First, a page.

Litigating Modern Psyche Claims Post 1/1/13

by Julie Insisoulath (December 7, 2018)

While we all may have a general understanding of workers’ compensation claims alleging physical injury, some of us are not completely comfortable handling psyche claims. A psyche claim is an injury to the mind, and thus, it is more difficult to assess than most physical injuries. There are specific requirements to bring psyche claims, exceptions to those requirements, as well as multiple defenses to litigate. This article focuses on the recent changes in the law and its ramifications on litigation involving, arguably, valid psyche claims. The potential exposure of liability is often dependent on the date of injury, whether it is before or after January 1, 2013, because the date of injury will determine whether impairment will be awarded, though of course, it is subject to some exceptions.

Rock and a Hard Place - Labor Code § 5814.5

by Sean W. Morrisroe (December 6, 2018)

It’s a bad place to be - between a rock and a hard place. Mick Jagger has sung about it.

You’ve seen defense counsel stuck there at the Board. At a hearing, an aggressive applicant’s attorney demanding a penalty for delayed or refused payment of some benefit post award, and at the same time, demanding reasonable attorneys’ fees for enforcement efforts. Labor Code § 5814.5 creates this proverbial precarious geological hazard. If the defendant doesn’t pay the penalty demanded by the applicant’s attorney, the resulting threat is ongoing litigation with growing, mounting, painful hourly attorney fees.


by John P. Kamin (November 12, 2018)

Outgoing Gov. Jerry Brown vetoed a controversial bill during his last legislative session that would have nullified a California appellate court decision by limiting apportionment to nonindustrial factors, while approving less controversial bills benefiting peace officers and anti-fraud investigators.

Brown is being ousted from his second term as the Golden State’s governor due to term limits, and will hand the reins over to incoming Gov. Gavin Newsom in January 2019. No stranger to controversy, the outgoing governor has spent most of the last few years in the public eye fighting the likes of President Donald Trump on issues like immigration, health care, and environmental issues.

In the workers’ compensation arena, Brown has had a far more conservative legacy than many lobbyists anticipated. For instance, he has regularly vetoed legislation that would attack defendants’ ability to obtain apportionment to nonindustrial factors, while strengthening anti-fraud efforts through bills like 2012’s Senate Bill 863, which have allowed the state to stay or dismiss liens related to criminal indictments.

During this last session, Brown stayed true to his reputation by vetoing SB 899. (Not to be confused with the 2005 omnibus reform bill bearing the same name.) The 2018 version of SB 899 would have hurt defendants’ ability to obtain apportionment to nonindustrial factors by barring doctors from using race, gender, or national origin in determining the percentage of permanent disability caused by factors before and after an industrial injury.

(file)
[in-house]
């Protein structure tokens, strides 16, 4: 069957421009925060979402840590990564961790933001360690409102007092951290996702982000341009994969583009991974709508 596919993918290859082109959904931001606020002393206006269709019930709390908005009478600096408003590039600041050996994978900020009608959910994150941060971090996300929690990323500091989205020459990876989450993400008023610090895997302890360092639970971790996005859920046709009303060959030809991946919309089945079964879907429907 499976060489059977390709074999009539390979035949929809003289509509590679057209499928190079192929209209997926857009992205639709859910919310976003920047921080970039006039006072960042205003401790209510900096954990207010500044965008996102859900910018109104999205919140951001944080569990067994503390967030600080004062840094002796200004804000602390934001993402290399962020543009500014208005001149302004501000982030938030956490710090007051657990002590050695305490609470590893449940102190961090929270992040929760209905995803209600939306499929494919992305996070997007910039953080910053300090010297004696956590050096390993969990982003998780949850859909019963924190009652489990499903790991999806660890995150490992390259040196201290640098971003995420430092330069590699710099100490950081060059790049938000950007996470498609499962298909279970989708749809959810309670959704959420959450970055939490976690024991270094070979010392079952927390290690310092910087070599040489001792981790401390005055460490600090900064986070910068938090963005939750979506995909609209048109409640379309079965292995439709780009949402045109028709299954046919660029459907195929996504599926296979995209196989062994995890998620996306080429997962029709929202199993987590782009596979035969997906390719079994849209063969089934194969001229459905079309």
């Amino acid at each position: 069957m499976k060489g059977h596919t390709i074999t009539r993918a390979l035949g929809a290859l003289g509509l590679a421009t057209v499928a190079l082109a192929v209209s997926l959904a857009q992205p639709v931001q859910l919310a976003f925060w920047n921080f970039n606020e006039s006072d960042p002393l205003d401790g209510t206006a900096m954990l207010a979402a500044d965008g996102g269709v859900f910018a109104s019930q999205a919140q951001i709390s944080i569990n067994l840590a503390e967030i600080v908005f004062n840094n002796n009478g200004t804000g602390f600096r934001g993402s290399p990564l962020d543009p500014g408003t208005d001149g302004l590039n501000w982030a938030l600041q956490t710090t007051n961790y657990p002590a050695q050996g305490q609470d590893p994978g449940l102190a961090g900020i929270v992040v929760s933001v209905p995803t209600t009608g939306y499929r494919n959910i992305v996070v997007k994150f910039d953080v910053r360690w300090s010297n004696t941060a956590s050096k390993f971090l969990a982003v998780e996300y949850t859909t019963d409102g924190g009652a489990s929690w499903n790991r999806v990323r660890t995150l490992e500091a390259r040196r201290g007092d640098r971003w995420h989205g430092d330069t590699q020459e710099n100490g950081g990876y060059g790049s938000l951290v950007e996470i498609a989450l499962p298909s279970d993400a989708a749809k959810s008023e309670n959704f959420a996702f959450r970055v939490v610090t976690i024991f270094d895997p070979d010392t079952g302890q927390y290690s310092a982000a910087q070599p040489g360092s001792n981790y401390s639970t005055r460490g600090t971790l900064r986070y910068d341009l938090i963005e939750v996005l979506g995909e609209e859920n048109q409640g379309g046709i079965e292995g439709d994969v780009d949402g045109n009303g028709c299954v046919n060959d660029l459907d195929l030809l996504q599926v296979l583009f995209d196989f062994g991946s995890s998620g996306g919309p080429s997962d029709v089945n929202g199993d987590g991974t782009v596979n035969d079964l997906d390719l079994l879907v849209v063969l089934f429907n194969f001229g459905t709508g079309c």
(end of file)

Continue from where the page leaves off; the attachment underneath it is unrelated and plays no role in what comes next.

Hikida and the Importance of a Good Doctor

by Benjamin G. Goldstein (October 15, 2018)

For many years now, employers have been able to rely on the holdings on Brodie v. WCAB (2007) 40 Cal. 4th 1313 and Benson v. Workers’ Comp. Appeals Bd. (2009) 170 Cal.App.4th 1535, 75 Cal.Comp.Cases 113, 2009 Cal. Wrk. Comp. LEXIS 17 to ensure that non-industrial factors would be fully considered where permanent disability is awarded as consequence of industrial injury. Brodie, in particular, ruled that such apportionment would carry through even when disability was assigned due to aggravation and the compensable consequences of an injury.

In 2017, however, the case of Hikida v Workers’ Comp. Appeals Bd., (2017) 12 Cal.App.5th 1249 made its way up to the Second District Court of Appeals, and seems to challenge the manner in which apportionment is utilized in such cases.

Implications of SB 562 on the California Workers’ Compensation System

by Karen P. Mejia (October 15, 2018)

The availability of 24-hour medical care regardless of preexisting conditions, illness, and cause of injury could soon be available in California. With the inception of the Affordable Care Act in 2014 and the subsequent threat of its repeals, healthcare has been at the forefront of the policy debates in California and across the country: in particular, what the future of healthcare would look like in California and the implication that this could have on the California Workers’ Compensation system.

In 2017, California lawmakers made their most recent effort to tackle the healthcare problem with the introduction of the Senate Bill 562. Senate Bill 562, or “The Healthy California Act”, was modeled after the federal legislation, which seeks to implement a single-payer system. A single payer system could essentially seek to do away with private health insurance and replace it with a government funded program.

Extension of An Employer’s Exclusive Remedy Protections to Entities Providing Services on Behalf of the Employer—A Review of King v. CompPartners

by David Kim (October 12, 2018)

In King v CompPartners, the California Supreme Court held that the exclusive remedy provisions under California Labor Code § 3602(a) limit one’s ability to proceed outside the WCAB for injuries alleged to have occurred as a result of the Utilization Review (UR) process.

After his medication Klonopin was not certified through Utilization Review, Kirk King suffered four seizures. King then filed a civil action against UR vendor, CompPartners, and UR physician, Dr. Sharma, alleging that he suffered the seizures as a result of the abrupt termination of his medication. King brought claims of professional negligence, intentional infliction of emotional distress and loss of consortium against CompPartners and Dr. Sharma.